PayPal Email Phishing Scam Example
"Phishing" is when a scammer sends emails out hoping the recipients will reply with confidential information like log in names and passwords. Most of the time these emails look like they were sent by specific companies like PayPal.
Today's article contains a fraudulent paypal email along with some tips for spotting these scam emails.
Here's the email:
Dear PayPal Customer,
PayPal is constantly working to ensure security by regularly screening the accounts in
our system. We recently reviewed your account, and we need more information to help us
provide you with secure service. Until we can collect this information,your access to
sensitive account features will be limited. We would like to restore your access as soon
as possible, and we apologize for the inconvenience.
Why is my PayPal account limited?
Your account has been limited for the following reason(s):
Unusual account activity has made it necessary to limit your account until additional
verification information can be collected.
(Your case ID for this reason is PP-001-059-328-355.)
Our system detected unauthorized use linked to your PayPal account.
(Your case ID for this reason is PP-001-059-328-409.)
How can I get my PayPal account restored?
The restoration form is attached to this email. Please download the attachment
and open the form in a browser and follow the instructions on your screen.
Once you complete all of the checklist items, your case will be reviewed by one of
our PayPal Account Specialists. We will send you an email with the outcome of the review.
PayPal Customer Service.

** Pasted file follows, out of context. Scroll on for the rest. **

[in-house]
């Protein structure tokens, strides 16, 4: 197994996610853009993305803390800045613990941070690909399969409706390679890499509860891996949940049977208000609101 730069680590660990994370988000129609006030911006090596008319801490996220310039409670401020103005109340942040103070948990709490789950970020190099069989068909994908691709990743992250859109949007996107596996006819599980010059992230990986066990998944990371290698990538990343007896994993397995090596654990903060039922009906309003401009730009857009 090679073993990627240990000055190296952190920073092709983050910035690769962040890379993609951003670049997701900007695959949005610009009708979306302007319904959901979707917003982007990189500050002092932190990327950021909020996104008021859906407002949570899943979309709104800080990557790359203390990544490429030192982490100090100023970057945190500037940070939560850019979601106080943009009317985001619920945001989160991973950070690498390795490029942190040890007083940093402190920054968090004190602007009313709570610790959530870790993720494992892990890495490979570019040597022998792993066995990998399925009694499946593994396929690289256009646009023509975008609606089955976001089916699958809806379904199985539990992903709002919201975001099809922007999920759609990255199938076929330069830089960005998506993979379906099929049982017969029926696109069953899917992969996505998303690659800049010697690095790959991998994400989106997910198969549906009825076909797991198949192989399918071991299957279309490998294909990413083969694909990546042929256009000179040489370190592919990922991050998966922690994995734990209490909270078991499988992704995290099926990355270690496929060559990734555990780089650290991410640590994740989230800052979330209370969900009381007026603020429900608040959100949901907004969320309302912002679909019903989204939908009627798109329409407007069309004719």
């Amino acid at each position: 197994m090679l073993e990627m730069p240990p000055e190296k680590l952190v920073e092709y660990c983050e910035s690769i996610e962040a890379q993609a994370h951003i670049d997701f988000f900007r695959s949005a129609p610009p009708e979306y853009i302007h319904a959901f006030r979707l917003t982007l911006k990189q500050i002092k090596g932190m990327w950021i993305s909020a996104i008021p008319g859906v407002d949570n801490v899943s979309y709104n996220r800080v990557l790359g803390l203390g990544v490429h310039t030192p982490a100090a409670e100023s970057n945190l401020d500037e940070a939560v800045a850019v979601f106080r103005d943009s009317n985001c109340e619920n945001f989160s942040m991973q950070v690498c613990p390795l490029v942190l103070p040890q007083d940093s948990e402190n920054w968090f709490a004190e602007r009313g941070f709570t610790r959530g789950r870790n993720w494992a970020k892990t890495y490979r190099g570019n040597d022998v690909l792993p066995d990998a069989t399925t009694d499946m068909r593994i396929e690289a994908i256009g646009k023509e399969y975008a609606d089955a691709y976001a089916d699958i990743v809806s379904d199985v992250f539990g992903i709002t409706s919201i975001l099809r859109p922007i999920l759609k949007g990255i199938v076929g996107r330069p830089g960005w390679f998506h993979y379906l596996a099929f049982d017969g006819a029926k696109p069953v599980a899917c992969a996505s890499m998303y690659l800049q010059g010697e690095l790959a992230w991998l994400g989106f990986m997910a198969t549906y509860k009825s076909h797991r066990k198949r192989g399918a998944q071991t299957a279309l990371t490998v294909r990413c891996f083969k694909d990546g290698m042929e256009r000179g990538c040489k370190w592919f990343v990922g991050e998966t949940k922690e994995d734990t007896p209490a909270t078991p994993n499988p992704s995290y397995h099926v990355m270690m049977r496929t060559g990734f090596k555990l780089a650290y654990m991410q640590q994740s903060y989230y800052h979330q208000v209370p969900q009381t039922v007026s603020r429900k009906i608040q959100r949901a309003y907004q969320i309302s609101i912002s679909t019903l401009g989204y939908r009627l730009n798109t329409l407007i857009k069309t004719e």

Note: the email above says to fill in the attached webform. I didn't open the form because this is a common way for scammers to place malware and viruses onto unsuspecting users computers.
Now for some quick tips to spot and avoid these scams.
- Not having an account with the company is a big clue. I don't have an account with Bank Of America, but regularly get emails saying my BofA account has been suspended. These emails don't get a second glance from me.
- The email address should match the email address used with that account. If you only use one email account, your email address should be in the "to" field. The email above had no email address in the to area.
- Look for personal information. Any company you have a relationship with will have your name, and will use it when contacting you about problems.
- Never click on a link in one of these emails. The links within the emails will take you to a site that looks something like the real paypal website, but is used to trick you into giving out log in information. Instead type the url into your browser.
- If you bookmark banking sites, make sure you end up on the bank's site when you use the bookmark. Also make sure the url begins with https. The s stands for secured.
- Update your browser. Internet Explorer and Firefox both check web addresses against known phishing sites. The Google Toolbar may also do this. New browsers will also show special a symbol on secured sites. In Firefox, you'll see the companies name to the left of the URL and can click on the name to get information about the security the site uses.
- Use a Gmail account for your banking accounts. As part of the Spam protection service, Google will block most of these emails before you can see them. They can do this because their email servers will see large quantities of these emails coming in.
- Remember, most companies will call if there is suspicious activity on your account. I know eBay will call active selling accounts. (Maybe only if you're a PowerSeller?) I also know my bank calls.
A little time being self protective will help you avoid these scams.
Be safe out there,
Other links relating to phishing and scams:
Scams Aimed At eBay Sellers Page
An Example Of An eBay Spoof eMail
Spotting PayPal Spoof eMails
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